Given the foregoing, the premise for valuing a distressed company can be either liquidation value or enterprise value. Enterprise value considers the “highest and best use” of assets, while liquidation value is the value realized by selling assets on a piecemeal basis.
Estimation of Enterprise Value of a Firm Under Distress
Enterprise Value for distressed firms = Liquidation value (LV) + Going concern premium (GCP)
- The viability of the company’s product
- Relationships with vendors
- The price of key raw materials
- The company’s future market share
- Unfunded pension liabilities
- Regulatory changes
- Economy wide factors
However, the valuation of distressed companies includes numerous additional elements of uncertainty as well. Examples include:
- The ability to retain employees
- The ability to reorganize
- The structure of the reorganized entity
- The ability to divest underperforming assets
- Litigation risk resulting from the company’s distress
- Access to capital markets post-reorganization
- Cost of funds post-reorganization
- The possibility that the company may be liquidated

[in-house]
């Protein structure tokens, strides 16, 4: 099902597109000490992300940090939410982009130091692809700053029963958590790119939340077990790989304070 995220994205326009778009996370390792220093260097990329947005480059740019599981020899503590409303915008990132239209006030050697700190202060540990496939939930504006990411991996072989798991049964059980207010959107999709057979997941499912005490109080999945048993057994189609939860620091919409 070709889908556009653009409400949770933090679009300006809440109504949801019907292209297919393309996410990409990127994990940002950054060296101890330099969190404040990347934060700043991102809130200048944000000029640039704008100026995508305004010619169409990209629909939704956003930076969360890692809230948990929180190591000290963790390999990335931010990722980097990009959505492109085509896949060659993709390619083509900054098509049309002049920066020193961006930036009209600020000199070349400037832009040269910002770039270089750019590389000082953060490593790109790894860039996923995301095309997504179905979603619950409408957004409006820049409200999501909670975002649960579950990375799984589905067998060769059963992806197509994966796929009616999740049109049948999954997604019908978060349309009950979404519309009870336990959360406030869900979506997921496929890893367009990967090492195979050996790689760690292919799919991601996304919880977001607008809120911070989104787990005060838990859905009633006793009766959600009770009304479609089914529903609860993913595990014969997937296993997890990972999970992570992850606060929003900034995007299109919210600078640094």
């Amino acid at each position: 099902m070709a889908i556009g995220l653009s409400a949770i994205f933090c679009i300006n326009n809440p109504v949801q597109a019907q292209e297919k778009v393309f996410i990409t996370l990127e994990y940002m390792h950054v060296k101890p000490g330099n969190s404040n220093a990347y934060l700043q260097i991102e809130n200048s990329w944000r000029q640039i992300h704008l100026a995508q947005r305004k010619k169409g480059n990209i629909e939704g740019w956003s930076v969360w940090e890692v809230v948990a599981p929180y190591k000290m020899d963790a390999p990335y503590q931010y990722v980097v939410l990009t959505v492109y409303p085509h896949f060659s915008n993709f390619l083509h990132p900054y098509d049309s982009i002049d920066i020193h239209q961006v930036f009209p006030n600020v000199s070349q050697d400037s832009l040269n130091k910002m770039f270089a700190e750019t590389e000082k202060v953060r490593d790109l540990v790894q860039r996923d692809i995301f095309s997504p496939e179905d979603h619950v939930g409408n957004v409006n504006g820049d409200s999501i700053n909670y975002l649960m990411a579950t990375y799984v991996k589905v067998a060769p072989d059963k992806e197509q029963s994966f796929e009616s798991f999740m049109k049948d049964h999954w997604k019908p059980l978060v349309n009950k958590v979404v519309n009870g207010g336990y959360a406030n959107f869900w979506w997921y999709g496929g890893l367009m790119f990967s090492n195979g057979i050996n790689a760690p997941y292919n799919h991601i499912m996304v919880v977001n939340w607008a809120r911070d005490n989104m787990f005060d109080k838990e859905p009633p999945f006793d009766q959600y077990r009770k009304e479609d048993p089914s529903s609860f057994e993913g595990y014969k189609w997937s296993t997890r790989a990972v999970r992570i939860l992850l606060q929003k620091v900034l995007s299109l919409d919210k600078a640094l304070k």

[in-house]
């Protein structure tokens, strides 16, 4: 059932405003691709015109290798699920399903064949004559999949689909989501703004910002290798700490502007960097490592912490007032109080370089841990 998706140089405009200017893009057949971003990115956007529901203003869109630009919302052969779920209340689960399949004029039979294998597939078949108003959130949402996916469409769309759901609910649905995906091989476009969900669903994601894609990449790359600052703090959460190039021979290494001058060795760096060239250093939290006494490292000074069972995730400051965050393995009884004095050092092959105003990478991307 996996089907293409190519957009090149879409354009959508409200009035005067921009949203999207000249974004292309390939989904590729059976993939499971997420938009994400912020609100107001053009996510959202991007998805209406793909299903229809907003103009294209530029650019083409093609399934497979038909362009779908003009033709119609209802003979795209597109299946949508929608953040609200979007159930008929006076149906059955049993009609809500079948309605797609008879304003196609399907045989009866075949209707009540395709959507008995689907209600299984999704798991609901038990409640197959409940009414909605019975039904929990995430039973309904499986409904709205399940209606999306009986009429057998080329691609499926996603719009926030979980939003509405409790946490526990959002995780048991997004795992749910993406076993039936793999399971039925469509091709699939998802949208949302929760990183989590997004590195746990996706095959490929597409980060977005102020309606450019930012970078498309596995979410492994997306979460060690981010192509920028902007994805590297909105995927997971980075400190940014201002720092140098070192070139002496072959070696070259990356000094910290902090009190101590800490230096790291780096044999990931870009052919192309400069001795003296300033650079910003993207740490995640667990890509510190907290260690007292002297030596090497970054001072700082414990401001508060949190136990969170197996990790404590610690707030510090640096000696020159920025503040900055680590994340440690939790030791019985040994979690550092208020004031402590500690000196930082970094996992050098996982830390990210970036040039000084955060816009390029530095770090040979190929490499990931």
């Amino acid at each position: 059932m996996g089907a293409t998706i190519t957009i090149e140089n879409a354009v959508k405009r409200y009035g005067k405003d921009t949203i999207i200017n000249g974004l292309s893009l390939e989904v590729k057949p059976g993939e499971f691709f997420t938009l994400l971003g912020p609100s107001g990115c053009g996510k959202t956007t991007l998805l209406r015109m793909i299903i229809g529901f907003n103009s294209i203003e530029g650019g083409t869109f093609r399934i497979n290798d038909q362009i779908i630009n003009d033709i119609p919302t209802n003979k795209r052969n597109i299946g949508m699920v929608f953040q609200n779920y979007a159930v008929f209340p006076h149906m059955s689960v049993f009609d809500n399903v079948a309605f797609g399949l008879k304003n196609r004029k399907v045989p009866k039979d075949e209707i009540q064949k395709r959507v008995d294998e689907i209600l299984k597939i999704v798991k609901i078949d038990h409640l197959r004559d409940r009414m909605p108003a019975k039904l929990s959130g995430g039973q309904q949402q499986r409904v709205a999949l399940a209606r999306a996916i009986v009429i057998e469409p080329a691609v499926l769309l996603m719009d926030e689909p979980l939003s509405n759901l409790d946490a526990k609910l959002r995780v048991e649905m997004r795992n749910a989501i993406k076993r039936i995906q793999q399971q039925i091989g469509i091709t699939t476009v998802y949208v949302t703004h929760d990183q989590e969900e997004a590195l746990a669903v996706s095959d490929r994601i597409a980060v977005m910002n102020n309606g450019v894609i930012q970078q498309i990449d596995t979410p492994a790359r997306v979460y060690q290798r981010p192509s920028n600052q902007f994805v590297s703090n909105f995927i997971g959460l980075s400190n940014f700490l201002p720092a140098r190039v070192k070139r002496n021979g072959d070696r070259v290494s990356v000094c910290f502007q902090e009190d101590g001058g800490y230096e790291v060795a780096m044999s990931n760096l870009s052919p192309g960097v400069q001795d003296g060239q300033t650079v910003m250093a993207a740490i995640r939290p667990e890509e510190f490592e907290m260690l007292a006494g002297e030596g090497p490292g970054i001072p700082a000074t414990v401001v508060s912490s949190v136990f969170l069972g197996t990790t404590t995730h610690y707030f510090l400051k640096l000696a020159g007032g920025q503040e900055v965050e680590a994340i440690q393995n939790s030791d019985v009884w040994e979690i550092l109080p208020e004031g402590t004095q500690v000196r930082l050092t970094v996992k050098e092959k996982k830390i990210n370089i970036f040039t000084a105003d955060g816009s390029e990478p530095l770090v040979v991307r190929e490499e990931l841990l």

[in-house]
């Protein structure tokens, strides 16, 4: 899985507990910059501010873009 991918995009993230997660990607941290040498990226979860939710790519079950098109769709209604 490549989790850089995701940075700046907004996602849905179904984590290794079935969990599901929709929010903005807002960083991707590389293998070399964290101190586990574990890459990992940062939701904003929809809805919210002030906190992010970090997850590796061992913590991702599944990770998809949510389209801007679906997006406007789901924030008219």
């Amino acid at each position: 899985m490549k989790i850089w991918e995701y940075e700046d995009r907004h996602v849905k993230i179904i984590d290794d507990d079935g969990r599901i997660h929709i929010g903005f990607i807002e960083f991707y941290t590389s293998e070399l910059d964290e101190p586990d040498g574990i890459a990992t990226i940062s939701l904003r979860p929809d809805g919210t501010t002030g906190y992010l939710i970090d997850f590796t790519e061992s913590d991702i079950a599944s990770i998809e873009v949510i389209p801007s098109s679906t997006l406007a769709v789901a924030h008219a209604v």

There are three basic approaches to valuation – Income, Market and Cost. The Cost approach estimates the cost of recreating or replacing the assets of an enterprise.
Since, for an operating business, the whole is greater than the sum of its parts, in general, the cost approach is not the preferred method for estimating the enterprise value of going concerns.
Similarly, traditional methods under the Income and Market approaches are more suited for healthy companies and need to be modified when used for valuation of distressed companies. There are several ways to incorporate the risk of bankruptcy while estimating the enterprise value of the firm under different valuation approaches.
While arriving at the enterprise value of a company under distress, it is essential to select the right set of comparable companies, as there might be very few companies under similar situation operating in the same industry. Moreover, the distressed company’s recent historical revenue and earnings might not be meaningful. Hence, a sustainable or normalized metric must be ascertained on which the multiple should be applied.